The recession is still affecting a lot of families, and it is certainly impacting the way we spend this holiday.
As parents tighten their budgets, they'll likely be saying "no" more often.
In fact, according to a study conducted this year by Parents magazine, 100 percent of moms have cut back on spending in the last six months, and 49 percent have cut back on gifts for family and friends. Additionally, 70 percent of moms surveyed said they will cut back on things for themselves in order to find a way to afford things for their kids.
Saying "no" to your kids can be hard if your kids are used to creating endless Christmas wish lists as they are bombarded with commercials.
So how do you address financial issues with your children this holiday season?
Dana Points, editor in chief of Parents magazine, shared ideas on "The Early Show" for how to help make the conversation with your kids a bit easier.
According to Points, teaching kids the value of money is important. She said there is perhaps no better time than now, when kids may sense that parents are feeling pinched and hearing increased requests for things their kids "need," that "everyone else has" or they "have to have."
Points shared ideas for how to address financial concerns this holiday season:
When It Comes To Gifts, It is OK to say NO
It doesn't have to be a battle. Kids will understand the ' no' better if you follow it up with an explanation of why, especially if it relates to your family's current financial situation. Think of it this way: You're not depriving your children; you're teaching them important lessons about finances and earning rewards. Part of growing up is learning to deal with disappointment and delay gratification.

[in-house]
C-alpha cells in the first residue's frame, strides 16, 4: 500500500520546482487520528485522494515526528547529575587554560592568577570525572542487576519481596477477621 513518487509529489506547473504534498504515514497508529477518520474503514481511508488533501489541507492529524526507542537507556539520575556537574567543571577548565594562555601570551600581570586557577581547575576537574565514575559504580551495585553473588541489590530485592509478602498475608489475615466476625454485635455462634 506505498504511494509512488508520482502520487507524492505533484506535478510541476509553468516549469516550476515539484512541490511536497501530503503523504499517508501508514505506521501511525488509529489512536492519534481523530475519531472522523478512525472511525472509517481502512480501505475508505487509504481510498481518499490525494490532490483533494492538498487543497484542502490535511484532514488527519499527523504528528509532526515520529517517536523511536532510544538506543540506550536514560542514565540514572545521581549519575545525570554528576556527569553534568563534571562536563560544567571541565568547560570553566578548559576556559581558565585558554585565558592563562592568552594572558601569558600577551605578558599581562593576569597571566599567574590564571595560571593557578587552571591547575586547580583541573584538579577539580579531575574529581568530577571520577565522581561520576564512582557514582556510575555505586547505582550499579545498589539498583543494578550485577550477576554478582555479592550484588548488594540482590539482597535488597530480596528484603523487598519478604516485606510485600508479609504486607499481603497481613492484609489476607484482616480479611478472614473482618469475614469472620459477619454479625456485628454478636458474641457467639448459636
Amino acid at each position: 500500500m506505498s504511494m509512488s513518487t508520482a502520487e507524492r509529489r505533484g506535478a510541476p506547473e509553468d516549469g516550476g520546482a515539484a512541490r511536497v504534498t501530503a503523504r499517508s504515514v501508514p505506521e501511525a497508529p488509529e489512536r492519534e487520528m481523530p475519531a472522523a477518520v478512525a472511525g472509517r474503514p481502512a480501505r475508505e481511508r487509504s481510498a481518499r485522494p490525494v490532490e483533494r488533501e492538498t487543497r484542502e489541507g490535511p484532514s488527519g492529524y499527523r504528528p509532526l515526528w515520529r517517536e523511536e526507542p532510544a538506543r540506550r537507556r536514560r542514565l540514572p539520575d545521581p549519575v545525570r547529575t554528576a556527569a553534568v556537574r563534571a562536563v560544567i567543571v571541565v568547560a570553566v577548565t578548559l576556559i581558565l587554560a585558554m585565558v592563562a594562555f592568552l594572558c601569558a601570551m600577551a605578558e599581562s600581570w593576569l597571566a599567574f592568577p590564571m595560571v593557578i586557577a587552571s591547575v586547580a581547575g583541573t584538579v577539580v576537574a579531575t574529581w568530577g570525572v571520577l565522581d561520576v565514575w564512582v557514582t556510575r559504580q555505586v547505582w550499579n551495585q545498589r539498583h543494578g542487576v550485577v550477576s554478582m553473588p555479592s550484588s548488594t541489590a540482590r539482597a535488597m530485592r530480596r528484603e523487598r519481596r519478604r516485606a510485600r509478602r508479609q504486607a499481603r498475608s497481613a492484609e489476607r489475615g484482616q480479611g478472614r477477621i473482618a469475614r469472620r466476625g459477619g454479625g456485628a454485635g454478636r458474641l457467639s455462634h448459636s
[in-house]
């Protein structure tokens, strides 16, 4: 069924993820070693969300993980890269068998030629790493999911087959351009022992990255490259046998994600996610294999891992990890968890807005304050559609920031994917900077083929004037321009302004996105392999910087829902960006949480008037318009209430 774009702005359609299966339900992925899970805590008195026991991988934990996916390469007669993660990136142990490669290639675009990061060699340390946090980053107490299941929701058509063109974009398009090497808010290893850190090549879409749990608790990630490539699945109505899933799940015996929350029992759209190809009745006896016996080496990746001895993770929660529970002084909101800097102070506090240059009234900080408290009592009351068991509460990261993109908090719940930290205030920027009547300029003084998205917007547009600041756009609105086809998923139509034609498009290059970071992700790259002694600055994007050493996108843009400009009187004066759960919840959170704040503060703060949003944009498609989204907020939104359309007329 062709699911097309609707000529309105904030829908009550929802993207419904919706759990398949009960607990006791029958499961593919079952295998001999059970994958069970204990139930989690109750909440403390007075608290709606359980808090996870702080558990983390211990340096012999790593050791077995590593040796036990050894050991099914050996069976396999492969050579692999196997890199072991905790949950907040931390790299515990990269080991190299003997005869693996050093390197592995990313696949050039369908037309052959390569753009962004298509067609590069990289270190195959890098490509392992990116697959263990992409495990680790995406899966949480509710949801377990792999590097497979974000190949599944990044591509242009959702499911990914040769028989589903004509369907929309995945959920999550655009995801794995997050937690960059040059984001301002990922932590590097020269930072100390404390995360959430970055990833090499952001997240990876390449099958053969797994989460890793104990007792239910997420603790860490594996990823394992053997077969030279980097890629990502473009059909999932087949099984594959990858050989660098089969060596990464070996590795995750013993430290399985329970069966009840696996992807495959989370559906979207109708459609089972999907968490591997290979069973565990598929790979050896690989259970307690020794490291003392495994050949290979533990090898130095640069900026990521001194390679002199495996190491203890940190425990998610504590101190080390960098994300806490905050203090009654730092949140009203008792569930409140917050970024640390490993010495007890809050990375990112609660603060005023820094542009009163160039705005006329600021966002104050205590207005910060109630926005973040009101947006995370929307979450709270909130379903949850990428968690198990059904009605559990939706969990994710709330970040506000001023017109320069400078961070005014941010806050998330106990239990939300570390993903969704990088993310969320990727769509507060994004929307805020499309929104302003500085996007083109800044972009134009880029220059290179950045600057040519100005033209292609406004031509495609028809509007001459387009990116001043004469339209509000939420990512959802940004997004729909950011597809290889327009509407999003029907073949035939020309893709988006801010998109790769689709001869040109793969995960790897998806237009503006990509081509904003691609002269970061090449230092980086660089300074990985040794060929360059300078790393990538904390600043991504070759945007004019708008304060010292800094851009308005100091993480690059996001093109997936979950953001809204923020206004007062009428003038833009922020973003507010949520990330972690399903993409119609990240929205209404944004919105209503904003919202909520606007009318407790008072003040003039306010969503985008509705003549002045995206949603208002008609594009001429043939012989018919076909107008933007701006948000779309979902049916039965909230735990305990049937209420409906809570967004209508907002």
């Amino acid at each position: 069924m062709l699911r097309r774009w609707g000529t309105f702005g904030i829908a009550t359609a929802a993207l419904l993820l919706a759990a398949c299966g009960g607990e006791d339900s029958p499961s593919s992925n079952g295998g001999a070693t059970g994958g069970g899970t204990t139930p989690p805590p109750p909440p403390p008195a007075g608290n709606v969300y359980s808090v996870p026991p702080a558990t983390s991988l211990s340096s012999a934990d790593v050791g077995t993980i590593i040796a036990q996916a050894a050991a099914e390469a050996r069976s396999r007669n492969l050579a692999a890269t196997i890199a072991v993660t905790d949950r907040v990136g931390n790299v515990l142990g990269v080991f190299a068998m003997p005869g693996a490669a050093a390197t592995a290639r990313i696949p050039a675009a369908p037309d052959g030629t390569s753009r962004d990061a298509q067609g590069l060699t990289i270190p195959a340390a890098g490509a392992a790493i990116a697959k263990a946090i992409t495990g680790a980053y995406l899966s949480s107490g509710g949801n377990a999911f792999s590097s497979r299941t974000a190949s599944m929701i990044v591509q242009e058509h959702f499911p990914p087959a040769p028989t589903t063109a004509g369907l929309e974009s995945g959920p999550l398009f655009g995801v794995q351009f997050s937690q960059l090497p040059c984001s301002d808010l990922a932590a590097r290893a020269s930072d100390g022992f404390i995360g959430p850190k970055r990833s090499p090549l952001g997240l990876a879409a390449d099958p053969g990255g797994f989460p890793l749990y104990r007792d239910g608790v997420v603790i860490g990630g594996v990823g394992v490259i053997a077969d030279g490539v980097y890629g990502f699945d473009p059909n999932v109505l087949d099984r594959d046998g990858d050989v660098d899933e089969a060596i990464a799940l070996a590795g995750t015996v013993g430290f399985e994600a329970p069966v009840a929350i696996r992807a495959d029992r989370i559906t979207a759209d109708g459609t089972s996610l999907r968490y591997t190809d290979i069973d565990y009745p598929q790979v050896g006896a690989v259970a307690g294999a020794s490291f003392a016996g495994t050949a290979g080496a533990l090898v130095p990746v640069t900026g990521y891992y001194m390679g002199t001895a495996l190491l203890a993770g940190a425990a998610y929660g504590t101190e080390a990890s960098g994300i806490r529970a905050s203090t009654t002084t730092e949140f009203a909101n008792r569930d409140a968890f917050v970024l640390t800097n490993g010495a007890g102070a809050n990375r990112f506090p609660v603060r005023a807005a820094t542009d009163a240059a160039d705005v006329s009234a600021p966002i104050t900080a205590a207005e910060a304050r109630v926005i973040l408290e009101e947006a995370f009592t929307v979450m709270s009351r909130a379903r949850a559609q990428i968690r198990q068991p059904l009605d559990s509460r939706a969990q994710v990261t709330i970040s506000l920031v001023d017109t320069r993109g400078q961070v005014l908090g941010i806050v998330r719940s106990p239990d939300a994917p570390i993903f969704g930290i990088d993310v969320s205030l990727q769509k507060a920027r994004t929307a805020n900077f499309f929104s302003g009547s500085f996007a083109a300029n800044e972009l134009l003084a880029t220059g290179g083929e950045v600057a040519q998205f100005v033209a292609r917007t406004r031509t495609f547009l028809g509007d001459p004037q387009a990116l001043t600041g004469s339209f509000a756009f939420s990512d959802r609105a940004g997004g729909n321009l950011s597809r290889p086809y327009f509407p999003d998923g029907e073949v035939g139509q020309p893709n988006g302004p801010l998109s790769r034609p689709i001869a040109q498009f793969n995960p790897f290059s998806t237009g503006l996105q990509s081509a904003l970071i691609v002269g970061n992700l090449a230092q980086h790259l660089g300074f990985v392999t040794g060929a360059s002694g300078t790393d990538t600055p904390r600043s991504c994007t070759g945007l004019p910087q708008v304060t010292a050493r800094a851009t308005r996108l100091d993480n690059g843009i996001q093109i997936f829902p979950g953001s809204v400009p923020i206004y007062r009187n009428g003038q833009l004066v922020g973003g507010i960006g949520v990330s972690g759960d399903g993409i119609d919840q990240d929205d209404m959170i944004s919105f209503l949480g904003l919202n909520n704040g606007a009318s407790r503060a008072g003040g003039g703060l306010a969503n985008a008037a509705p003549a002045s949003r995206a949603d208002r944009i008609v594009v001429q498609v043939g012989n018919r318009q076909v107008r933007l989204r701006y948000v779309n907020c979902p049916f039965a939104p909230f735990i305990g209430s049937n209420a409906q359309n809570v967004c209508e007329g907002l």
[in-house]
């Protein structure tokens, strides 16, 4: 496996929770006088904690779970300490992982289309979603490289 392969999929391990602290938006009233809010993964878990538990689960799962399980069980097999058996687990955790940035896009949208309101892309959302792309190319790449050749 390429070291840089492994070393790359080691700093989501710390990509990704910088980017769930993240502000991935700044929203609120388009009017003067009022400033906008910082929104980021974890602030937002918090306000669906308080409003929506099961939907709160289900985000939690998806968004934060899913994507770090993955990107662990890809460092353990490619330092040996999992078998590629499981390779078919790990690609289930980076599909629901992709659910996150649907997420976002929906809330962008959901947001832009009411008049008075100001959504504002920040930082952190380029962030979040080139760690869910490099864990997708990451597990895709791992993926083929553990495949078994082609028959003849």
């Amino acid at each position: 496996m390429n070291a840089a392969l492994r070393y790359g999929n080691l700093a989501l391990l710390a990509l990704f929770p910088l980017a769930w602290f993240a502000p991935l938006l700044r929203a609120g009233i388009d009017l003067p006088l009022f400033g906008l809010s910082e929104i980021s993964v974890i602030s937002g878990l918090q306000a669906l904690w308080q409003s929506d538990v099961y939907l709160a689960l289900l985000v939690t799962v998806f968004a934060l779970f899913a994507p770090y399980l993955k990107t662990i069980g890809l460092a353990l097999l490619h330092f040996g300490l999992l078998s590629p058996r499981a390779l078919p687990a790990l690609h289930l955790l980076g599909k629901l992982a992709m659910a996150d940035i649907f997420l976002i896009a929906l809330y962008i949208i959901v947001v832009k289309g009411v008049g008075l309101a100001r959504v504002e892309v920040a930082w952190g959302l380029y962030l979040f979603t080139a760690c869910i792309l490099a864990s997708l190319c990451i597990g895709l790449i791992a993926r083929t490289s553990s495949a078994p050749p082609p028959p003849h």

In the long run, kids will be OK not getting what they want and their disappointment is only momentary. It's far more important that parents don't spend over-budget or purchase big gifts that may be inappropriate given their financial situation.
Be honest but not alarmist about household finances
Try something like "we can't afford to buy that right now. We need to save our money for things we really need." Or you could say, "Some families have more money than we do and can afford things we can't."
In fact, it's important to show kids that their parents will not compromise family values to avoid upsetting them. It's a good idea to speak to your child about the gifts they anticipate and explain how and why your family's celebration might be different this year. This will help your kids set realistic expectations -- not just for the holidays, but all year round.
Explain "want" versus "need"
Make it clear that you will do your best to meet their needs but explain that nobody gets everything they want. This will help them understand why they are getting new sweaters and shoes this year instead of the new gaming system or scooter.
Volunteering as a family at a local soup kitchen or assisting with a holiday toy drive for needy kids can help open your kids' eyes to the difference between "want" and "need."
Draw Your Family's Boundaries
Parents have to be prepared for these conversations beforehand. Prepare yourself. When kids point to other families, keep it personal. Give an example from your own life. Tell a story of a time when you didn't get what you want. Explain this is the way our family does it.